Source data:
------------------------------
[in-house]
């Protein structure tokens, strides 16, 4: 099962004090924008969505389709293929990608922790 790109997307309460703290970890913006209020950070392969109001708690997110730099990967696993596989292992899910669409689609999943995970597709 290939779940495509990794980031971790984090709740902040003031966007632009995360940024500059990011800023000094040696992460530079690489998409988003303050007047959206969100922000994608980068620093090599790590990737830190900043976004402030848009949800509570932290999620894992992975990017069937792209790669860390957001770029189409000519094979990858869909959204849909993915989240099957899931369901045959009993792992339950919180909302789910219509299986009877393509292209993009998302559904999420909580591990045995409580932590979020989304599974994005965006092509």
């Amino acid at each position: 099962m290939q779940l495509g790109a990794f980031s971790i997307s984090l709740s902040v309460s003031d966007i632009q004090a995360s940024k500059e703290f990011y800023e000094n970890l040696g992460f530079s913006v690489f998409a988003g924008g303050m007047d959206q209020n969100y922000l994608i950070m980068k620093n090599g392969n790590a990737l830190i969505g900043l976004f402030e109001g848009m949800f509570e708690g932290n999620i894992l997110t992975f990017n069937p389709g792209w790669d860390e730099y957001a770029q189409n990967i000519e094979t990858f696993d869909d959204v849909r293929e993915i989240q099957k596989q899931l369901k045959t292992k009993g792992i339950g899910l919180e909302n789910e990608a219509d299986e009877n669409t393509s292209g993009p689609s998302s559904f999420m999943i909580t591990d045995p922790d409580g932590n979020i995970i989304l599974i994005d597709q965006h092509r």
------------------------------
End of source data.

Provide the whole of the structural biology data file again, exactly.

[in-house]
């Protein structure tokens, strides 16, 4: 099962004090924008969505389709293929990608922790 790109997307309460703290970890913006209020950070392969109001708690997110730099990967696993596989292992899910669409689609999943995970597709 290939779940495509990794980031971790984090709740902040003031966007632009995360940024500059990011800023000094040696992460530079690489998409988003303050007047959206969100922000994608980068620093090599790590990737830190900043976004402030848009949800509570932290999620894992992975990017069937792209790669860390957001770029189409000519094979990858869909959204849909993915989240099957899931369901045959009993792992339950919180909302789910219509299986009877393509292209993009998302559904999420909580591990045995409580932590979020989304599974994005965006092509």
């Amino acid at each position: 099962m290939q779940l495509g790109a990794f980031s971790i997307s984090l709740s902040v309460s003031d966007i632009q004090a995360s940024k500059e703290f990011y800023e000094n970890l040696g992460f530079s913006v690489f998409a988003g924008g303050m007047d959206q209020n969100y922000l994608i950070m980068k620093n090599g392969n790590a990737l830190i969505g900043l976004f402030e109001g848009m949800f509570e708690g932290n999620i894992l997110t992975f990017n069937p389709g792209w790669d860390e730099y957001a770029q189409n990967i000519e094979t990858f696993d869909d959204v849909r293929e993915i989240q099957k596989q899931l369901k045959t292992k009993g792992i339950g899910l919180e909302n789910e990608a219509d299986e009877n669409t393509s292209g993009p689609s998302s559904f999420m999943i909580t591990d045995p922790d409580g932590n979020i995970i989304l599974i994005d597709q965006h092509r």